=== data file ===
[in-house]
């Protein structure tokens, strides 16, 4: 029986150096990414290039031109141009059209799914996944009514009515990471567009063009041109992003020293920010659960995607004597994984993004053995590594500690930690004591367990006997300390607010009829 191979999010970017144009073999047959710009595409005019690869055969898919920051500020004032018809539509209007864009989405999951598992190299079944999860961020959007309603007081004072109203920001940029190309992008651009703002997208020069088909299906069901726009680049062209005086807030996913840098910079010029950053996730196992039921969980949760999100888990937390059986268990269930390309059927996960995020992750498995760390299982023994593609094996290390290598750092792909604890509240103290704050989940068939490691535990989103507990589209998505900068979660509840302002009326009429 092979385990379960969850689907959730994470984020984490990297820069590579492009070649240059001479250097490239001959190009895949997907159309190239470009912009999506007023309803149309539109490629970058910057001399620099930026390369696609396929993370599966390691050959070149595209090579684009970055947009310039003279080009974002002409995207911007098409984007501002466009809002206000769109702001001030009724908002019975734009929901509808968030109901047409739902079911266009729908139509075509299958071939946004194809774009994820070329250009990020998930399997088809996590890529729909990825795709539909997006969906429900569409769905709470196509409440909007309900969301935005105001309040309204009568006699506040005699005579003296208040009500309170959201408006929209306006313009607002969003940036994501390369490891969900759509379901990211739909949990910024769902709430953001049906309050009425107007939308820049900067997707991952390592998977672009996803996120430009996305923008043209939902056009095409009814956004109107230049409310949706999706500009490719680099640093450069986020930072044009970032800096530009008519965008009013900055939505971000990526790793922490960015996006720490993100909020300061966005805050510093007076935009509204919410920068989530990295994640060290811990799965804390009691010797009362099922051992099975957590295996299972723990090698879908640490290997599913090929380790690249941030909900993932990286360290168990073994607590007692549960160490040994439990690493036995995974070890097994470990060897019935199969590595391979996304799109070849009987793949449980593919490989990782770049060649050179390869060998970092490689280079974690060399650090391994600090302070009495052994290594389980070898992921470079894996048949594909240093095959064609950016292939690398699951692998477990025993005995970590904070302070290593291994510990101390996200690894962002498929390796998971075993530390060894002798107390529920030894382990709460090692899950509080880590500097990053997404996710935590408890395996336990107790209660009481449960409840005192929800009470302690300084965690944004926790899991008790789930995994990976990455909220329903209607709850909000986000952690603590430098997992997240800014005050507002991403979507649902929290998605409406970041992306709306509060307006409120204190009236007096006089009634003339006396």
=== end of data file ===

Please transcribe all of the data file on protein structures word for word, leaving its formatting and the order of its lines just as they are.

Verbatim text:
[in-house]
């Protein structure tokens, strides 16, 4: 029986150096990414290039031109141009059209799914996944009514009515990471567009063009041109992003020293920010659960995607004597994984993004053995590594500690930690004591367990006997300390607010009829 191979999010970017144009073999047959710009595409005019690869055969898919920051500020004032018809539509209007864009989405999951598992190299079944999860961020959007309603007081004072109203920001940029190309992008651009703002997208020069088909299906069901726009680049062209005086807030996913840098910079010029950053996730196992039921969980949760999100888990937390059986268990269930390309059927996960995020992750498995760390299982023994593609094996290390290598750092792909604890509240103290704050989940068939490691535990989103507990589209998505900068979660509840302002009326009429 092979385990379960969850689907959730994470984020984490990297820069590579492009070649240059001479250097490239001959190009895949997907159309190239470009912009999506007023309803149309539109490629970058910057001399620099930026390369696609396929993370599966390691050959070149595209090579684009970055947009310039003279080009974002002409995207911007098409984007501002466009809002206000769109702001001030009724908002019975734009929901509808968030109901047409739902079911266009729908139509075509299958071939946004194809774009994820070329250009990020998930399997088809996590890529729909990825795709539909997006969906429900569409769905709470196509409440909007309900969301935005105001309040309204009568006699506040005699005579003296208040009500309170959201408006929209306006313009607002969003940036994501390369490891969900759509379901990211739909949990910024769902709430953001049906309050009425107007939308820049900067997707991952390592998977672009996803996120430009996305923008043209939902056009095409009814956004109107230049409310949706999706500009490719680099640093450069986020930072044009970032800096530009008519965008009013900055939505971000990526790793922490960015996006720490993100909020300061966005805050510093007076935009509204919410920068989530990295994640060290811990799965804390009691010797009362099922051992099975957590295996299972723990090698879908640490290997599913090929380790690249941030909900993932990286360290168990073994607590007692549960160490040994439990690493036995995974070890097994470990060897019935199969590595391979996304799109070849009987793949449980593919490989990782770049060649050179390869060998970092490689280079974690060399650090391994600090302070009495052994290594389980070898992921470079894996048949594909240093095959064609950016292939690398699951692998477990025993005995970590904070302070290593291994510990101390996200690894962002498929390796998971075993530390060894002798107390529920030894382990709460090692899950509080880590500097990053997404996710935590408890395996336990107790209660009481449960409840005192929800009470302690300084965690944004926790899991008790789930995994990976990455909220329903209607709850909000986000952690603590430098997992997240800014005050507002991403979507649902929290998605409406970041992306709306509060307006409120204190009236007096006089009634003339006396």